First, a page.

Careers and campaigns, Part 2

My thirties are for exhaustion and preparation. I’d like to start getting sleep in my forties, but we’ll see. Much of the exhaustion is like soreness the day after a good workout, where the aches remind you that you’ve done something worthwhile. At last, I will have a JD after these three years.

But then again, what’s a JD against folks like Franklin with his JD, MBA, MD, PhD? I have a friend who has over ten years of experience in tech support, but he is hedging his bets in Boston by getting the bachelor’s he never got before moving here. Someday there could be a promotion that might have been his but for his lack of paper credentials. Now he is taking classes that he could easily teach. He also helps raise guide-dog puppies and adopted two that didn’t become certified, which is just an FYI to note that our pets in the Northeast also pursue their own degrees.

Back when I wrote my midsummer ode to the law, a thoughtful response came by email with an attached article by Dean Spade of Seattle University School of Law. He warns aspiring lawyer-activists that:

“Legal services…[typically] focus on individuals—as if people’s problems with eviction, immigration, criminalization are an individual matter—and do not get to the root causes that affect whole neighborhoods, cities, racial groups, or economic classes….Unless you have a really clear idea of…how your work will be different, going to law school may just co-opt you into narrow reform or system-maintenance work.”

Given the current hiring environment, lots of recent law graduates would love to be co-opted into any work that’s a bona fide job, system-maintenance or otherwise. And lots of law students never had systematic change on their hearts when they penned their personal statements to get their paper credentials. You’ll have to work hard to convince me, though, that there isn’t something in most people that comes alive when there is a sense of larger purpose to validate our hard work.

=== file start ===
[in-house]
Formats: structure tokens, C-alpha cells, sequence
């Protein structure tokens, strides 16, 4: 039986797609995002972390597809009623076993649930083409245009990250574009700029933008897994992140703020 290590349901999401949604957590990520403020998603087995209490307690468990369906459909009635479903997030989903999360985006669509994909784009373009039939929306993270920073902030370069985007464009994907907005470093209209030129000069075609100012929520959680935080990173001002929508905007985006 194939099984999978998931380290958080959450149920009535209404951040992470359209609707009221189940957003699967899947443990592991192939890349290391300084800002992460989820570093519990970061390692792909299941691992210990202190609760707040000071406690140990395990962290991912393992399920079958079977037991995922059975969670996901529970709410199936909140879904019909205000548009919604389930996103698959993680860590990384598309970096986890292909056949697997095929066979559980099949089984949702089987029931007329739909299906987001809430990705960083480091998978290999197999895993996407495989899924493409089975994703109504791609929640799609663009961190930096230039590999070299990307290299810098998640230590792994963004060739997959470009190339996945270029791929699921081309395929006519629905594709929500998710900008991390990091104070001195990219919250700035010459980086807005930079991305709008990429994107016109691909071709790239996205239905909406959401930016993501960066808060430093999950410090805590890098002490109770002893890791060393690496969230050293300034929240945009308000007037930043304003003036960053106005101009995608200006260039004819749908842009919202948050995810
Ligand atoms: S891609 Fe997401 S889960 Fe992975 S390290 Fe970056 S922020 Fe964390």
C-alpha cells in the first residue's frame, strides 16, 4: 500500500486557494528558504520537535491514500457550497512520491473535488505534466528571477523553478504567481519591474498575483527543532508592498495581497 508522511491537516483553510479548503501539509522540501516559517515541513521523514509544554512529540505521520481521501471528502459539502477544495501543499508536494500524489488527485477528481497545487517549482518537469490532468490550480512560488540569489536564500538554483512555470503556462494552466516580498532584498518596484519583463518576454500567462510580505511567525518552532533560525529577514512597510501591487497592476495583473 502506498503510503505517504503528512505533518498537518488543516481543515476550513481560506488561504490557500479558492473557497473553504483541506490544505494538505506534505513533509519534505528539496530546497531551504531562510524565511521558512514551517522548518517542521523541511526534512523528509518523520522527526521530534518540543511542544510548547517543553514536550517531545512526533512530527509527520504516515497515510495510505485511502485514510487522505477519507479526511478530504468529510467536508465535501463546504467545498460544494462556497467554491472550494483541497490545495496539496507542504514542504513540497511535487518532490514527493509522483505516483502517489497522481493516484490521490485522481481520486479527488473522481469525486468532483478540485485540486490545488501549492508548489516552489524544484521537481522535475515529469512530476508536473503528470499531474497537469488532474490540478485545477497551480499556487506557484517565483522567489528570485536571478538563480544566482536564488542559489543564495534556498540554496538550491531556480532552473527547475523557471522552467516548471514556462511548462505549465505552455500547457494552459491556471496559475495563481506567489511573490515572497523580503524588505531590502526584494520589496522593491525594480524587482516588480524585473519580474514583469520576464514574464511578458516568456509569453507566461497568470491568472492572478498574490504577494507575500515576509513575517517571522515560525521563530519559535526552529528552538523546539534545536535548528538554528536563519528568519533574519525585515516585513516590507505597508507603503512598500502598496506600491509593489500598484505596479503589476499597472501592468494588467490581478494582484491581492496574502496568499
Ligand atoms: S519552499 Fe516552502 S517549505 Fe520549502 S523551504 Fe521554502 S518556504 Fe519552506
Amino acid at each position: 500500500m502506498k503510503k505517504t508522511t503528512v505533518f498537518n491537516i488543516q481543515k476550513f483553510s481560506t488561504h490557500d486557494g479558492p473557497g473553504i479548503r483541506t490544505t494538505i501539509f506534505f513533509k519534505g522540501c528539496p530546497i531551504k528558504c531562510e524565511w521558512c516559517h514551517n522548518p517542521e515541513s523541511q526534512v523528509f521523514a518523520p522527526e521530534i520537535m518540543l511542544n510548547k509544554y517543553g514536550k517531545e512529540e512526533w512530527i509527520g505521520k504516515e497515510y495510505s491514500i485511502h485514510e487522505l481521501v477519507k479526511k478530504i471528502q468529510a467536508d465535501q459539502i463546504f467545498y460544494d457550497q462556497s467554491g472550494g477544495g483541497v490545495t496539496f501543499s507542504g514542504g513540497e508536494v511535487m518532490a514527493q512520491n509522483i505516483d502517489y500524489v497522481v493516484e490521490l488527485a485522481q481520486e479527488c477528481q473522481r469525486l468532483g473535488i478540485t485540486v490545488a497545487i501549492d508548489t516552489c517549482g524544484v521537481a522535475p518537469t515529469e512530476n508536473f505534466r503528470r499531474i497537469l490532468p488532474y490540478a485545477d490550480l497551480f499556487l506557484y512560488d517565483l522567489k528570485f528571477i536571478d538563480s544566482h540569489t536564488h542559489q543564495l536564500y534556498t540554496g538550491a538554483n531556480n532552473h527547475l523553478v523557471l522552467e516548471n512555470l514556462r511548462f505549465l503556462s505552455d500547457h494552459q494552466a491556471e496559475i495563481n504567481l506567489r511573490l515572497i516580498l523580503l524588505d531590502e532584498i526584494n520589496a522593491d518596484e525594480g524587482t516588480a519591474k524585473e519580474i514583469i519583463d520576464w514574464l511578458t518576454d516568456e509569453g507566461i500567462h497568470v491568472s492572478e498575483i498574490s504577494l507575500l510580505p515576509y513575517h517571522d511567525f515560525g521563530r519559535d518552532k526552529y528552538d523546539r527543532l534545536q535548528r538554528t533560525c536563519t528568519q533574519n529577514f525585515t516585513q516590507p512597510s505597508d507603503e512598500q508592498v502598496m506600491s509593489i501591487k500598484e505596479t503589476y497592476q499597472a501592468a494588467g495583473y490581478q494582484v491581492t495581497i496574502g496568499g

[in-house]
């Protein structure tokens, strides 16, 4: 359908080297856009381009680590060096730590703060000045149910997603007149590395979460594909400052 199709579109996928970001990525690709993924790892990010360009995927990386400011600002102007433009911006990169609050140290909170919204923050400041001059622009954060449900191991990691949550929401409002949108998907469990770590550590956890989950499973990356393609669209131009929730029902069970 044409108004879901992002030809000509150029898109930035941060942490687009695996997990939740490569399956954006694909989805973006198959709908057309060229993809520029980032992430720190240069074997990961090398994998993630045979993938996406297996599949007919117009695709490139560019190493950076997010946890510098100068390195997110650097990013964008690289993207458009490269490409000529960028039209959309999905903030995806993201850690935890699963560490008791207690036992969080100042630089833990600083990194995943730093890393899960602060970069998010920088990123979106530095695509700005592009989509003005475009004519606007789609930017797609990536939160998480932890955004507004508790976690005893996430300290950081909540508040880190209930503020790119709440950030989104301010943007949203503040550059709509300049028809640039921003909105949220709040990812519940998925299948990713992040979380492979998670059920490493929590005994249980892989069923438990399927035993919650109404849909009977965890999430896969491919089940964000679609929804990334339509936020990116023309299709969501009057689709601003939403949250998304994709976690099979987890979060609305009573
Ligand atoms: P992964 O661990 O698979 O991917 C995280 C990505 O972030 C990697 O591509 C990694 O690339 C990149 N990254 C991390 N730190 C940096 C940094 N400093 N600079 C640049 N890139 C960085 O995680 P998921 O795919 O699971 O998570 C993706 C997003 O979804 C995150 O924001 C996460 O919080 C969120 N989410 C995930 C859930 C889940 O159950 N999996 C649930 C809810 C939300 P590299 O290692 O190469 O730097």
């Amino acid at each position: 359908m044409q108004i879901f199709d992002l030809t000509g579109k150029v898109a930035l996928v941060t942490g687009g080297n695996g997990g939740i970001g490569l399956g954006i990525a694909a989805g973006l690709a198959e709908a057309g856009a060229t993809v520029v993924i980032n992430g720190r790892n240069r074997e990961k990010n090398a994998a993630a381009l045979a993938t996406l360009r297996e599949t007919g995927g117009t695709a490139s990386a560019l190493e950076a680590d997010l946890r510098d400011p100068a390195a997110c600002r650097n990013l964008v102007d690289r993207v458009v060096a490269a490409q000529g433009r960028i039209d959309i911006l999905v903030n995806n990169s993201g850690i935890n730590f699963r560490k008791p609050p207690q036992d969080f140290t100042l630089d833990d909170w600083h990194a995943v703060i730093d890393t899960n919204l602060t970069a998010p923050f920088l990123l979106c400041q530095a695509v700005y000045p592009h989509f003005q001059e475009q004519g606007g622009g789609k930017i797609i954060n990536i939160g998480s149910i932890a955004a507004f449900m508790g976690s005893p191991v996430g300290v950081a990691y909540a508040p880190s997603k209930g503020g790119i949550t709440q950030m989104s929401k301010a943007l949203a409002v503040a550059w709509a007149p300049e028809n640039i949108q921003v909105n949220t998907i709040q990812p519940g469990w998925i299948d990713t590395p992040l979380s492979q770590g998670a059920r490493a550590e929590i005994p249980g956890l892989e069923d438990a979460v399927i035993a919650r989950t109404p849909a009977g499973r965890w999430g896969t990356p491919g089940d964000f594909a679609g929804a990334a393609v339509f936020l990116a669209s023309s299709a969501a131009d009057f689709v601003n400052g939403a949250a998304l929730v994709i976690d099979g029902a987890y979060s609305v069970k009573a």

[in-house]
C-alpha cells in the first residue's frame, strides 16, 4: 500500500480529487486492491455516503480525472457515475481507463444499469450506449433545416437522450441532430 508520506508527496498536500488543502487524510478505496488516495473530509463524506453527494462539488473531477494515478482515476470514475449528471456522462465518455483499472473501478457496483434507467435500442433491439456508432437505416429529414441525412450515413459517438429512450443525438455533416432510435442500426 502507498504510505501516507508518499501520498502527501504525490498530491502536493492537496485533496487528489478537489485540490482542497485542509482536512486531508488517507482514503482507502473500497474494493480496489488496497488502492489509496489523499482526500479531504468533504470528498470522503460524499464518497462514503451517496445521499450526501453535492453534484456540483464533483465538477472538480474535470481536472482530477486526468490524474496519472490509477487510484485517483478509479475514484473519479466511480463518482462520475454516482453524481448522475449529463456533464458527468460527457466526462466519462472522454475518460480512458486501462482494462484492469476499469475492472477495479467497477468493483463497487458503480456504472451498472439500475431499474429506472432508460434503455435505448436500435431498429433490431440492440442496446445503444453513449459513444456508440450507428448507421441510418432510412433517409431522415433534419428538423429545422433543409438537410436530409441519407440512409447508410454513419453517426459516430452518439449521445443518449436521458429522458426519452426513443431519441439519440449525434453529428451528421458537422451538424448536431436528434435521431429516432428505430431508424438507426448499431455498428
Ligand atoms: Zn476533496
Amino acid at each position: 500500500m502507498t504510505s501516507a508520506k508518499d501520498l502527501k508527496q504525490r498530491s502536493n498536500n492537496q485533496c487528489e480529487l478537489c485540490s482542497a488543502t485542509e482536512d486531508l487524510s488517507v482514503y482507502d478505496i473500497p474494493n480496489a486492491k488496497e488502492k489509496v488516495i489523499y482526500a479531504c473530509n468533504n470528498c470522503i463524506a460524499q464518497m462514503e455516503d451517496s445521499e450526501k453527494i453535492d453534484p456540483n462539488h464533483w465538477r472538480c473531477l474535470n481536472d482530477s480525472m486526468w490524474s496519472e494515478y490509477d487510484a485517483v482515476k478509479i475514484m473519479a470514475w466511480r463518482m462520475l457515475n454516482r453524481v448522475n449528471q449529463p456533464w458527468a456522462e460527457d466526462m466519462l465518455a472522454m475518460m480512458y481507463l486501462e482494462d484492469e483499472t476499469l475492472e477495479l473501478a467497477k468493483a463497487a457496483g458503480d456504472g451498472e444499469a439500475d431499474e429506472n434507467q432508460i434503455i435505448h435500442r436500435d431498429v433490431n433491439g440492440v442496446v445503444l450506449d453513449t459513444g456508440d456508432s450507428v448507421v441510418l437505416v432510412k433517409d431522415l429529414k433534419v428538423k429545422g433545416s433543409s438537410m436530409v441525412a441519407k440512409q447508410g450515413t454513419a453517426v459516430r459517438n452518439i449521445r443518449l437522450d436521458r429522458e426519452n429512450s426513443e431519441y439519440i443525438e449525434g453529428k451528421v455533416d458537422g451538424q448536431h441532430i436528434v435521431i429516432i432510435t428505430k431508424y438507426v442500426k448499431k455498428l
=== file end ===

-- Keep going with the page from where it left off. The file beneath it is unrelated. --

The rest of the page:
Lost faith in “larger purposes” beyond caring for family and friends I can understand, and cynicism about redirecting the inertia of the world as is, and the realities of making a living. Rest assured that lawyers continue to have serious earning power. That said, in the mix of any class, I do wonder how many students are connecting with the material being taught on a level deeper than “doing what I have to do.” Are you someone who is developing a “clear idea…of how your work will be different”? If you are, class might feel anything but routine, because you’re searching for insights on your own terms. And every once in while you have the internal experience of “YES, I can use this, this will help me get done what I’m trying to get done!”

625758352-1Another friend who just started law school this fall had a few years of working with homeless people under her belt in addition to making music for good causes (beyond paying her own bills, which is also a good cause). Law school tucks in nicely under the arc of her career, and I’m sure law school will be formative, but its not accurately the “starting point” of her career. I like to think that both of us, and many of the law students I’ve talked with, are actively panning our education for the gold we know is in there. The professional value of paper credentials is important. On top of that function, a JD really sings in the hands of someone who would have fought to do the same work without the degree, except that the degree equipped them to go further.

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